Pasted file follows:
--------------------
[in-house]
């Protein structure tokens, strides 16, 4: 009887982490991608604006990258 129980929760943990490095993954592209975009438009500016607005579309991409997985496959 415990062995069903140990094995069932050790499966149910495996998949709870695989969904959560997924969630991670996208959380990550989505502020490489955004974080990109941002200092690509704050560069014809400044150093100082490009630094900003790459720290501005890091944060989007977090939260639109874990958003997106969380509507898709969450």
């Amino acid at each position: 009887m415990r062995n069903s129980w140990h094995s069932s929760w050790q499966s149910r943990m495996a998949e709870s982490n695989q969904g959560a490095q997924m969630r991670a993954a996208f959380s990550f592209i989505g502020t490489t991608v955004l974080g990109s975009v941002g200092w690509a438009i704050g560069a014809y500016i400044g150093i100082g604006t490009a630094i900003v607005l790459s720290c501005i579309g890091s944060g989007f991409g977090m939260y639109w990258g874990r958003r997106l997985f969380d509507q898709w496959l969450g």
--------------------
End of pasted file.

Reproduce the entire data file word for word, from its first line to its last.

[in-house]
């Protein structure tokens, strides 16, 4: 009887982490991608604006990258 129980929760943990490095993954592209975009438009500016607005579309991409997985496959 415990062995069903140990094995069932050790499966149910495996998949709870695989969904959560997924969630991670996208959380990550989505502020490489955004974080990109941002200092690509704050560069014809400044150093100082490009630094900003790459720290501005890091944060989007977090939260639109874990958003997106969380509507898709969450």
């Amino acid at each position: 009887m415990r062995n069903s129980w140990h094995s069932s929760w050790q499966s149910r943990m495996a998949e709870s982490n695989q969904g959560a490095q997924m969630r991670a993954a996208f959380s990550f592209i989505g502020t490489t991608v955004l974080g990109s975009v941002g200092w690509a438009i704050g560069a014809y500016i400044g150093i100082g604006t490009a630094i900003v607005l790459s720290c501005i579309g890091s944060g989007f991409g977090m939260y639109w990258g874990r958003r997106l997985f969380d509507q898709w496959l969450g």